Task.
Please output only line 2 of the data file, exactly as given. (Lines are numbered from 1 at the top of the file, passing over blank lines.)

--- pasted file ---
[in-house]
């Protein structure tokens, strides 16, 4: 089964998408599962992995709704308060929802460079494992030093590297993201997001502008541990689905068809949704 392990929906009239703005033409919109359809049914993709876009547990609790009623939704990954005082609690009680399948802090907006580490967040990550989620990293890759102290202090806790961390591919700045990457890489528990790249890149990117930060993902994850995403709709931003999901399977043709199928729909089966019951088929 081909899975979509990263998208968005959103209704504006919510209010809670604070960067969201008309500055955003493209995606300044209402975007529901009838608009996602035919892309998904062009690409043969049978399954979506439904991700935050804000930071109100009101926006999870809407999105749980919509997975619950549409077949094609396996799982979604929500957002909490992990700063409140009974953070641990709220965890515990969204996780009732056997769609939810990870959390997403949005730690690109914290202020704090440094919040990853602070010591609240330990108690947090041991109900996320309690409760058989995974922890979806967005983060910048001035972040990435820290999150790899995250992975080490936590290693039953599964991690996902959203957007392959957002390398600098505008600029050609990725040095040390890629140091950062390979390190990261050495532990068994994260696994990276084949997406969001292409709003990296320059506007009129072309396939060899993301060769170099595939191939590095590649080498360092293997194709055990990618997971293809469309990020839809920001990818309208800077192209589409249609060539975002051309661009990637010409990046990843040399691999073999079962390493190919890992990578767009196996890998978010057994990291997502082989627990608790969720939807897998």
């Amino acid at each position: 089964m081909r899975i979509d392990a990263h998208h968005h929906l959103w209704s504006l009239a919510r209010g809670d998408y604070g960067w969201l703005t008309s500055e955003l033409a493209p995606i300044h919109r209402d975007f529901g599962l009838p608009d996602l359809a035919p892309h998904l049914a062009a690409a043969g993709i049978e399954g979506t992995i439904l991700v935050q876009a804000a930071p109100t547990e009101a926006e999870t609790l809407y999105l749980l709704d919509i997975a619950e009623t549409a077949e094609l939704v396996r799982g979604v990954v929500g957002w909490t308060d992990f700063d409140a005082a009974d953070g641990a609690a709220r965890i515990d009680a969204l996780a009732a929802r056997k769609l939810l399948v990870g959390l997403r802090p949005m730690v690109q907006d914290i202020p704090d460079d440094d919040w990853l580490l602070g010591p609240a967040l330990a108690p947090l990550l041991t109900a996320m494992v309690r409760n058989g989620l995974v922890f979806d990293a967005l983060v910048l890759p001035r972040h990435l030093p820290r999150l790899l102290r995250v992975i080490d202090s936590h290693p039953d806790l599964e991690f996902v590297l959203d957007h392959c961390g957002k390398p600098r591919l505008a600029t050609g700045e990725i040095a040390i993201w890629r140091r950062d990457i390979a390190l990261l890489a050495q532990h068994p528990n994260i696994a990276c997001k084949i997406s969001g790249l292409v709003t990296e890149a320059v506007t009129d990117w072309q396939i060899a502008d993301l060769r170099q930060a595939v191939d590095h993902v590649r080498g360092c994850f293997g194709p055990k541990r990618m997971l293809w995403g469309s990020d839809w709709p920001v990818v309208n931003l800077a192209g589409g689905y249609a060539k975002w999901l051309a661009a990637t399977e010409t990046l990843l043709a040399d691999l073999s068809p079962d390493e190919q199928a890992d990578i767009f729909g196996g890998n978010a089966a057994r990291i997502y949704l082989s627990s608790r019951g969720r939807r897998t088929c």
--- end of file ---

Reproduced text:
């Protein structure tokens, strides 16, 4: 089964998408599962992995709704308060929802460079494992030093590297993201997001502008541990689905068809949704 392990929906009239703005033409919109359809049914993709876009547990609790009623939704990954005082609690009680399948802090907006580490967040990550989620990293890759102290202090806790961390591919700045990457890489528990790249890149990117930060993902994850995403709709931003999901399977043709199928729909089966019951088929 081909899975979509990263998208968005959103209704504006919510209010809670604070960067969201008309500055955003493209995606300044209402975007529901009838608009996602035919892309998904062009690409043969049978399954979506439904991700935050804000930071109100009101926006999870809407999105749980919509997975619950549409077949094609396996799982979604929500957002909490992990700063409140009974953070641990709220965890515990969204996780009732056997769609939810990870959390997403949005730690690109914290202020704090440094919040990853602070010591609240330990108690947090041991109900996320309690409760058989995974922890979806967005983060910048001035972040990435820290999150790899995250992975080490936590290693039953599964991690996902959203957007392959957002390398600098505008600029050609990725040095040390890629140091950062390979390190990261050495532990068994994260696994990276084949997406969001292409709003990296320059506007009129072309396939060899993301060769170099595939191939590095590649080498360092293997194709055990990618997971293809469309990020839809920001990818309208800077192209589409249609060539975002051309661009990637010409990046990843040399691999073999079962390493190919890992990578767009196996890998978010057994990291997502082989627990608790969720939807897998």